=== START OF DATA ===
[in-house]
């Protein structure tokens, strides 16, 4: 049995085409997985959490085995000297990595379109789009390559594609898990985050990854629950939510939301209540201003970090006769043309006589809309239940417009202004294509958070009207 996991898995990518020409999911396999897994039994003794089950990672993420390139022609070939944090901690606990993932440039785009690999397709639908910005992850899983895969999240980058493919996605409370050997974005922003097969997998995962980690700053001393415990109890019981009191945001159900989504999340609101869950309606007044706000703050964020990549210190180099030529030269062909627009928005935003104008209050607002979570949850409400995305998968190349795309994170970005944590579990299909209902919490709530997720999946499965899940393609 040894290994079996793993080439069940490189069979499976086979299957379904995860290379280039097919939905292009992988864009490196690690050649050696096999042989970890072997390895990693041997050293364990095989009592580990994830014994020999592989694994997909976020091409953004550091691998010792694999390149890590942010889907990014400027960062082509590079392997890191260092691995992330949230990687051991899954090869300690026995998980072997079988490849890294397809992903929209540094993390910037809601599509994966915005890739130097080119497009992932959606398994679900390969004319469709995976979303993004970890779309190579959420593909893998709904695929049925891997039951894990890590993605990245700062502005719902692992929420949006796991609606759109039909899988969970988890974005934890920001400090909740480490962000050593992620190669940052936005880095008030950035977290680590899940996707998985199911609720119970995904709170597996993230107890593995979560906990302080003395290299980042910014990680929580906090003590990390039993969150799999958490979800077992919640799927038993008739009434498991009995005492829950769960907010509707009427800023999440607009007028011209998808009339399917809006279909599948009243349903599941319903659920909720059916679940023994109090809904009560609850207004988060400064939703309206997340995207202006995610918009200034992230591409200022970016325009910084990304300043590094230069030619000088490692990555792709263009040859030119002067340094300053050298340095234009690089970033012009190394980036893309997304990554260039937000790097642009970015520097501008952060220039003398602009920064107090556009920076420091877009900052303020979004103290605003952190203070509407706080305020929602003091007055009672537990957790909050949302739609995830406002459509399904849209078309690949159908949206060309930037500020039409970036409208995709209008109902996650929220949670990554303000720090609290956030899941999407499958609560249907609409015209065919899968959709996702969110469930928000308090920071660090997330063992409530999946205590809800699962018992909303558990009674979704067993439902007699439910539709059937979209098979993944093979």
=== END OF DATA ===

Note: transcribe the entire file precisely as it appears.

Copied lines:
[in-house]
């Protein structure tokens, strides 16, 4: 049995085409997985959490085995000297990595379109789009390559594609898990985050990854629950939510939301209540201003970090006769043309006589809309239940417009202004294509958070009207 996991898995990518020409999911396999897994039994003794089950990672993420390139022609070939944090901690606990993932440039785009690999397709639908910005992850899983895969999240980058493919996605409370050997974005922003097969997998995962980690700053001393415990109890019981009191945001159900989504999340609101869950309606007044706000703050964020990549210190180099030529030269062909627009928005935003104008209050607002979570949850409400995305998968190349795309994170970005944590579990299909209902919490709530997720999946499965899940393609 040894290994079996793993080439069940490189069979499976086979299957379904995860290379280039097919939905292009992988864009490196690690050649050696096999042989970890072997390895990693041997050293364990095989009592580990994830014994020999592989694994997909976020091409953004550091691998010792694999390149890590942010889907990014400027960062082509590079392997890191260092691995992330949230990687051991899954090869300690026995998980072997079988490849890294397809992903929209540094993390910037809601599509994966915005890739130097080119497009992932959606398994679900390969004319469709995976979303993004970890779309190579959420593909893998709904695929049925891997039951894990890590993605990245700062502005719902692992929420949006796991609606759109039909899988969970988890974005934890920001400090909740480490962000050593992620190669940052936005880095008030950035977290680590899940996707998985199911609720119970995904709170597996993230107890593995979560906990302080003395290299980042910014990680929580906090003590990390039993969150799999958490979800077992919640799927038993008739009434498991009995005492829950769960907010509707009427800023999440607009007028011209998808009339399917809006279909599948009243349903599941319903659920909720059916679940023994109090809904009560609850207004988060400064939703309206997340995207202006995610918009200034992230591409200022970016325009910084990304300043590094230069030619000088490692990555792709263009040859030119002067340094300053050298340095234009690089970033012009190394980036893309997304990554260039937000790097642009970015520097501008952060220039003398602009920064107090556009920076420091877009900052303020979004103290605003952190203070509407706080305020929602003091007055009672537990957790909050949302739609995830406002459509399904849209078309690949159908949206060309930037500020039409970036409208995709209008109902996650929220949670990554303000720090609290956030899941999407499958609560249907609409015209065919899968959709996702969110469930928000308090920071660090997330063992409530999946205590809800699962018992909303558990009674979704067993439902007699439910539709059937979209098979993944093979």